Carl Sagan said that mankind would have to explore space to survive. Yet budget and programme cuts mean NASA has to pay Russia $62.7 million per astronaut they carry to the International Space Station aboard Soyuz vessels. Written from an American point of view, but ultimately the view of humanity's future, this factual book reassesses the benefits and difficulties of space exploration.
Robots are cheaper and easier to send as explorers than to send all the support systems required by fragile humans. Yet manned space missions have given spinoff benefits, such as Teflon, better prosthetics, telemedicine, better preserved foods, better kidney dialysis machines and advances in aviation safety. Space science has given us satellites, so improved communications, forecasting and views of changing climates - and detection of near-flying asteroids. Research will benefit humanity, whether in the field of pure physics or seeing if a biodome can grow enough food to support life on the Moon.
Claude Piantadosi supports returning to the Moon, as a testing ground for the survival systems we will need to explore Mars. He analyses problems at NASA, explaining that when innovators get stifled by red tape and budget cuts they skip off to private industry. We have come an awe-inspiring distance since the start of the twentieth century, when heavier-than-air flight was first achieved by the Wrights. We have landed a robot on Titan, Saturn's largest moon, and Mars Rovers trundle across that planet and send back data.
Biomedicine explores how we can live under stressful conditions, such as a year or more in space. We see comparisons with Tibetan and Andean populations, each of which has found a different physiological adaptation to altitude. Polar explorations and undersea work are all steps along the journey. Space exploration to date is of course reprised, including the tragic accidents and misfires. Living off local and recycled resources is the only way to establish a stable habitat beyond the Moon, as the cost and difficulty of resupply would be prohibitive. The current technology for space travel is explained and combinations can be used, from solar power to nuclear power. Recycling and discovering local water and oxygen are top priority for any new base. Growing food and providing nutrients will be vital, as away from sunlight our vitamin D levels drop, and combined with microgravity our bones become brittle. The author explores the currently understood physiological alterations of space travel on astronauts, from osteoporosis to cancers. Radiation is a major hazard, both solar and background. And what to do with the trash, from human waste to food packaging? Is it ethical to start a waste dump on Mars?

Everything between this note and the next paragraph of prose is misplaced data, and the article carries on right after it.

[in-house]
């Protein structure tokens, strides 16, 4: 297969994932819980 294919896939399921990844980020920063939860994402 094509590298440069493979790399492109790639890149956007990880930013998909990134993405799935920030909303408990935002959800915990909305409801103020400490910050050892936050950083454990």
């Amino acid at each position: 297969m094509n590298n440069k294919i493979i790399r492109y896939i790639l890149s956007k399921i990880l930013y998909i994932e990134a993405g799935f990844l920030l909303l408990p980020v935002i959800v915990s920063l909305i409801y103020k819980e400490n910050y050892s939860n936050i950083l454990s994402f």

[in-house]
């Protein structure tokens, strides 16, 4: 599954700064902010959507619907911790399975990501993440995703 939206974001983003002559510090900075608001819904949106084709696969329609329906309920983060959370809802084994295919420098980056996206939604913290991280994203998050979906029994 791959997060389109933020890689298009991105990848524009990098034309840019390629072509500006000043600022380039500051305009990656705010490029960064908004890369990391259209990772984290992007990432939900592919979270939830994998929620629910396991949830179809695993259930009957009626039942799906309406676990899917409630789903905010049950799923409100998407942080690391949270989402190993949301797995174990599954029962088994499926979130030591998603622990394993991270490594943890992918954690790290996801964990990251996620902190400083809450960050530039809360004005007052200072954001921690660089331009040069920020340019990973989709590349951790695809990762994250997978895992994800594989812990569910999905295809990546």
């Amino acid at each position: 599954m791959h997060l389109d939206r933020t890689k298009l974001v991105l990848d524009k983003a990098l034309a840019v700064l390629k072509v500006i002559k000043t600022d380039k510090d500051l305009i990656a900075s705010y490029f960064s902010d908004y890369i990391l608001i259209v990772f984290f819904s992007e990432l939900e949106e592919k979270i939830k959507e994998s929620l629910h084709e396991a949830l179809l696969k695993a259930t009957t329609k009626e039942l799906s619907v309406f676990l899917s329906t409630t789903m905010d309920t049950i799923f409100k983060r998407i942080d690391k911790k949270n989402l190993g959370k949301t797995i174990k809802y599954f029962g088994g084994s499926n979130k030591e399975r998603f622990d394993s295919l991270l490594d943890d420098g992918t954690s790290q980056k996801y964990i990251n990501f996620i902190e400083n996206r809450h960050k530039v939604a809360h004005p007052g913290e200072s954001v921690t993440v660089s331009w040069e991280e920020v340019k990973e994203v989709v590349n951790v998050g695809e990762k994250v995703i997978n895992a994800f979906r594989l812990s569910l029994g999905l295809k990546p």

As to where we can go, Venus is unfortunately a hazardously hot environment so Mars is the obvious challenge. We could also visit small bodies such as asteroids - the large Ceres would be a good target - or some moons of large but further planets, such as Titan and Ganymede. As for other stars, we would need fast propulsion to reach those in any reasonable timeframe.
I was astonished that Piantadosi still thinks Mercury is tidally locked to the sun (page 56). Possibly this was just badly phrased? We know now that due to orbital factors we see the same face each time it comes around, but the small planet does rotate and each 'day' on Mercury lasts two of its 'years'. A certain level of astrophysics is required to get the best out of this book, but even looking up the Lagrange points on a site like Wikipedia will give helpful diagrams (there are diagrams in this book too) and astronomers from teens to adults will be fascinated. So many combined sciences are represented that we can see biologists, medics, engineers, chemists and mechanics will all be needed if Earth people are ever to call another planet home. If one section is outside your experience the next section may prove easier to understand. The omission which surprises me most is that of the Three-D Printer, by which an astronaut could insert a diagram for a tool or other item and the printer would build it layer by layer. We are also told nothing about intelligent glass and graphene.
As a lifelong science fiction fan I enjoyed catching up with some of the latest space exploration science in MANKIND BEYOND EARTH.